"The goal is to make you act like less of a jerk online."
There's an oddness to working on a project that most people don't (yet) understand. And the last year (or years!) of working on ThinkUp has definitely been permeated with that oddness. As fiercely proud as I am of the work, as absurdly convinced I am that this is a product with purpose and meaning, there have been many times I've had to reckon with the fact that, well, most people have no idea what the hell we're doing and why.
But most new things that end up succeeding have a bit of that "Gradually, then suddenly" pace to them. We launched ThinkUp to our initial backers almost a year ago, yet only in this last week has it felt like some more normal, objective observers are starting to get what it is. Most notably, there was Farhad Manjoo's piece in the New York Times:
Some of this may sound trivial. But after using ThinkUp for about six months, I’ve found it to be an indispensable guide to how I navigate social networks. ...
Thanks to ThinkUp’s nudging, I tend to amplify more people in my feed — that is, I retweet and share insights from people with fewer followers to expose their ideas to the people who follow me. Because ThinkUp alerts me to changes in people’s profiles and reminds me when people are being congratulated, I’ve found myself more plugged in to what people in my network are up to in their lives.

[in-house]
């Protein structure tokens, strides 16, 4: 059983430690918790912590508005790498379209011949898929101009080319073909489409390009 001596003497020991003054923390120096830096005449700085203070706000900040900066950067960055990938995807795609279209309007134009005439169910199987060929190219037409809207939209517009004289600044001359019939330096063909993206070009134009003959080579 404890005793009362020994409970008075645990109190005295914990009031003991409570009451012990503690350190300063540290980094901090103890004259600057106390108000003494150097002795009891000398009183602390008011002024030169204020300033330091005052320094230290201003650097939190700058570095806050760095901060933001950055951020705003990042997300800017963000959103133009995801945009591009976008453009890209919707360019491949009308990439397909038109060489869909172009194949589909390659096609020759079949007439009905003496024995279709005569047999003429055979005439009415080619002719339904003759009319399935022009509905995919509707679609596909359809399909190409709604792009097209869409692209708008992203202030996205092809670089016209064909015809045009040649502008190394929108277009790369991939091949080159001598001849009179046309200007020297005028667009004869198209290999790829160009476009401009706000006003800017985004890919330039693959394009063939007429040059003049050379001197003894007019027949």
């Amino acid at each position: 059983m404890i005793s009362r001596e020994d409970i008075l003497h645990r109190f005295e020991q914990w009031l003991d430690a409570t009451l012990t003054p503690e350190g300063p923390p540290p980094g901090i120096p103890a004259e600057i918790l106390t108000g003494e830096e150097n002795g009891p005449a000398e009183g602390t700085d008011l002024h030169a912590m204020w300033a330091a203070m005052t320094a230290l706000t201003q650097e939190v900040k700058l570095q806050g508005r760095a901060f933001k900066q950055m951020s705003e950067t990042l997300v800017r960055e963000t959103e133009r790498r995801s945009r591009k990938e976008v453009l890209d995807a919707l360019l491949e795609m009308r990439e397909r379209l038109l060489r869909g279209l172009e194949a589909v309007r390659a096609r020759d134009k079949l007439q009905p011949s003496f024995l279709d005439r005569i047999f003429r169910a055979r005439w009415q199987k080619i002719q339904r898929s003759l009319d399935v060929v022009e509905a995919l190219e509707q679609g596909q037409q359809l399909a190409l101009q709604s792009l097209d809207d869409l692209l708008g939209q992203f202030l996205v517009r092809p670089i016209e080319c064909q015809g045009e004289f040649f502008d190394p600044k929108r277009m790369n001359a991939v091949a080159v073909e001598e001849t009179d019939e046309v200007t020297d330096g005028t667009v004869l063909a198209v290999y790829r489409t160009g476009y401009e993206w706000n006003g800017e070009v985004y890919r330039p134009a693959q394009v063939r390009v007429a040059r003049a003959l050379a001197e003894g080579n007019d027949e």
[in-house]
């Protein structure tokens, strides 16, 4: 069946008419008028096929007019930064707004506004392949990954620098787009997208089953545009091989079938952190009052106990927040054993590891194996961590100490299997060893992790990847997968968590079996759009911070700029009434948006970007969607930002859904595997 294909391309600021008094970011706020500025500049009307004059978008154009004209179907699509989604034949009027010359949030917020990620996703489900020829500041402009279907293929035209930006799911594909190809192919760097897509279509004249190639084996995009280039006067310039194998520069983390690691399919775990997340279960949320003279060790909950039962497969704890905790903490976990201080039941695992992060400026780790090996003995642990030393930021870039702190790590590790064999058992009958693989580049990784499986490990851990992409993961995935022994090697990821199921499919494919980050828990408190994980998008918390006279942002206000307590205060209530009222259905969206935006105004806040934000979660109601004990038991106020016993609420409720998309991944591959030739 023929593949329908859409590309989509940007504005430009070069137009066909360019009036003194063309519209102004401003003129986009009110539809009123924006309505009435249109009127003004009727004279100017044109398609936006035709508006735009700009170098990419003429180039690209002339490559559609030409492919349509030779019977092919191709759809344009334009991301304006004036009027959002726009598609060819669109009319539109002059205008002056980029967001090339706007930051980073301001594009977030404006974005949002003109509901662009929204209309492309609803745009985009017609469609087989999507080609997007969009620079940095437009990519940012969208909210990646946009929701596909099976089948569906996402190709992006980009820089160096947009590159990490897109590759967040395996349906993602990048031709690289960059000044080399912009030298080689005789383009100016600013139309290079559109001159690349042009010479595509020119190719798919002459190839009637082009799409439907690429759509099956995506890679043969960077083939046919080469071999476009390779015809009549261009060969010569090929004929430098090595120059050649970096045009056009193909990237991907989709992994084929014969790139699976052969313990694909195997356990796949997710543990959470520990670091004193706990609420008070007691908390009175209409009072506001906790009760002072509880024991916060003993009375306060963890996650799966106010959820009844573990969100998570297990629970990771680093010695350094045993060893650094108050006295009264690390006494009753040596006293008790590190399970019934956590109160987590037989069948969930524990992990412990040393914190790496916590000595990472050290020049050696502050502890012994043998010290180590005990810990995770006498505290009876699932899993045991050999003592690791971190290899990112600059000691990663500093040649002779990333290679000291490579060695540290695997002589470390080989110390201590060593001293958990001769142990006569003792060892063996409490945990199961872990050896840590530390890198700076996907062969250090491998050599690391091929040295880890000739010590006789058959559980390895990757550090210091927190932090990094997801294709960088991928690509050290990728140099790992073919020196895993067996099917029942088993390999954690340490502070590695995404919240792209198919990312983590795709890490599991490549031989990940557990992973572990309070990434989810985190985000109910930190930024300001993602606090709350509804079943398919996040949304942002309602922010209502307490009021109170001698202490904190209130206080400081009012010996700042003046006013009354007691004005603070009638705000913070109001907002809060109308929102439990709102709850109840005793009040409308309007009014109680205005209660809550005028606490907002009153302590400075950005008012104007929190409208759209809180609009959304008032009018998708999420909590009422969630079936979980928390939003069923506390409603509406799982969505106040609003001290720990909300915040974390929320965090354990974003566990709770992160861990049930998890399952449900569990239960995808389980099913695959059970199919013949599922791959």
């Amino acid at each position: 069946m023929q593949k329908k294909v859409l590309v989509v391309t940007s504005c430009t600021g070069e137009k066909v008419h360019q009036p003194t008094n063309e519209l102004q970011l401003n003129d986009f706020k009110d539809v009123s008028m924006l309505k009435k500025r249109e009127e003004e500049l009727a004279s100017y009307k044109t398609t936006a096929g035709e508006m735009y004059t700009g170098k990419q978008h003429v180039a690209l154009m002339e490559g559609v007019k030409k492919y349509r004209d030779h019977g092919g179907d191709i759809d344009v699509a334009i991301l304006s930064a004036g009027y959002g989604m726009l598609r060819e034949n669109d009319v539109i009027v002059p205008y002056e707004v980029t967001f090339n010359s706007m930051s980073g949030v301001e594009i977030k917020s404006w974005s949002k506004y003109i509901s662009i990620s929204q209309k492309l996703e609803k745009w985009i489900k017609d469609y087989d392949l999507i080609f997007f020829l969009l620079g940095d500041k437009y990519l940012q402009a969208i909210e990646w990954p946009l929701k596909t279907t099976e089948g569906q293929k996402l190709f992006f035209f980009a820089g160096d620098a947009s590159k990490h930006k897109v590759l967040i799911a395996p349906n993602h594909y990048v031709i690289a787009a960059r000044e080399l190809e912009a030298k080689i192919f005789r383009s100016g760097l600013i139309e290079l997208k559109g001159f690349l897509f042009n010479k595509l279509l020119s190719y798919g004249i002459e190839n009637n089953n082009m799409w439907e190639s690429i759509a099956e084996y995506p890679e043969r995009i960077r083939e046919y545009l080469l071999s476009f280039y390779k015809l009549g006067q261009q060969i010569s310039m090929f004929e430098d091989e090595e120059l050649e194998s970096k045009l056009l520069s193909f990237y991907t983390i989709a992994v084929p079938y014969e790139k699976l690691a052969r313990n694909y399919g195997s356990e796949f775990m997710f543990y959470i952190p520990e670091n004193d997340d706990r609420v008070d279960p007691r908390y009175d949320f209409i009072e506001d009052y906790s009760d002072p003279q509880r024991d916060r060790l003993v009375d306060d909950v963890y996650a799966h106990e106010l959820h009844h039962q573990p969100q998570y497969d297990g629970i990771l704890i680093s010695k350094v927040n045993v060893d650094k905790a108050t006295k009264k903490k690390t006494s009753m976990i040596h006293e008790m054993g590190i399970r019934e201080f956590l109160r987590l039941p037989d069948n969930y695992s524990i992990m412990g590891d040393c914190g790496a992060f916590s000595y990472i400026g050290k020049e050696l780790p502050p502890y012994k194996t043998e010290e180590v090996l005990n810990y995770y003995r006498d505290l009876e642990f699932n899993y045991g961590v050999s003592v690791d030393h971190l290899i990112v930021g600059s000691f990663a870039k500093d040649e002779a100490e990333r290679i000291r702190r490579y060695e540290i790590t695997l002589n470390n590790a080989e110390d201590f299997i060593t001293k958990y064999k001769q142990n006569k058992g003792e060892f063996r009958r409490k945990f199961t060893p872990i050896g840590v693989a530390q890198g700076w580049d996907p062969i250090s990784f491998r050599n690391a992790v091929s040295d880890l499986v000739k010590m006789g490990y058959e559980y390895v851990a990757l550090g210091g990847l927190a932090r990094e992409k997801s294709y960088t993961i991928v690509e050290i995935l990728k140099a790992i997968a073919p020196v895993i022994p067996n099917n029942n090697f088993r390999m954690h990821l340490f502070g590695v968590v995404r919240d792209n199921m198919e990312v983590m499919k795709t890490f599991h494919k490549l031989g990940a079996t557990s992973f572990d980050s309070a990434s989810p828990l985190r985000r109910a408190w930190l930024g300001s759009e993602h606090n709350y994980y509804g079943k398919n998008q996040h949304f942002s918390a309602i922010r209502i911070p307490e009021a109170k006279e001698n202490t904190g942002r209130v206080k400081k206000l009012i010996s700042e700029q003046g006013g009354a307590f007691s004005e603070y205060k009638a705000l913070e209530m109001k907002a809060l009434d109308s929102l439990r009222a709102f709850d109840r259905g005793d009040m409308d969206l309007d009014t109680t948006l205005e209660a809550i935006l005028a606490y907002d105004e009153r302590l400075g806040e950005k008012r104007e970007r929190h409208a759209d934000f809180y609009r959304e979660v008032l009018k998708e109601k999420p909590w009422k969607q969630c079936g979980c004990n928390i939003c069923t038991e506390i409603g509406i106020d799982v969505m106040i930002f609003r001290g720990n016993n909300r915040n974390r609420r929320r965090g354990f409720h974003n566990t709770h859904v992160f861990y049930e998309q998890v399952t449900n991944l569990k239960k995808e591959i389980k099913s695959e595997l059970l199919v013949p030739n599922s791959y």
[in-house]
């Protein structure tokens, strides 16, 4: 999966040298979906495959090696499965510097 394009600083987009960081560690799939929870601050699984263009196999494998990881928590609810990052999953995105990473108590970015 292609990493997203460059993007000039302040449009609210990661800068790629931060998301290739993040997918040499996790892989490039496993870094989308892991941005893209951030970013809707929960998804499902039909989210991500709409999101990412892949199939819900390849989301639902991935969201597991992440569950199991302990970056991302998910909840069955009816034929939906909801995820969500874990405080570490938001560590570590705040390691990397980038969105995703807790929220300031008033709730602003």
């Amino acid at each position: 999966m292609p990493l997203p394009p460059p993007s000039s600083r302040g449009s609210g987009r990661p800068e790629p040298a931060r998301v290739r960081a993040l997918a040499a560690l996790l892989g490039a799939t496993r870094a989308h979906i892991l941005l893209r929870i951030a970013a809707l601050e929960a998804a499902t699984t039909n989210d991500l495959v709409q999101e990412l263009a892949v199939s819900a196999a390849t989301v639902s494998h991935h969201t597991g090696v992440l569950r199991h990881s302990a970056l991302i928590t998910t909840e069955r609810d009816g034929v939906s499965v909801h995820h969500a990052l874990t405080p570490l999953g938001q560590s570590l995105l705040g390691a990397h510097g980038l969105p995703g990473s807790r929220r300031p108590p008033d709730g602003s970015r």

I know people are supposed to complain about the way media represents them, to obsess over the things that are wrong or inaccurate. But honestly, I feel like I'm learning about our work by reading how others respond to it. When Charlie Warzel at Buzzfeed described his year online as "sobering" thanks to data that ThinkUp gave him, I thought, "That's kinda great, even if it's uncomfortable." When Whitson Gordon said, "ThinkUp can give you insights on how to use social media better, which I didn't expect." I came away thinking that maybe it's great an app can still surprise even tech experts.
The truth is, most of the things I work on are a bit insular, and not very approachable. My justifications and reasons for them are personal, and I generally don't feel the need to explain them. But truly having the impact that I want my work to have might require explaining more of the story, and connecting more of the dots so that others can help me improve and refine my thinking.
So thanks to those who still take the time to write about, or reflect on, the work that I get to do. Whether it's big media outlets, or just the normal people who reply to me on various social networks, I'm realizing anew how much I have to learn. The beginnings of years are about big thoughts and big goals, and maybe that can be one of my big goals for this new year.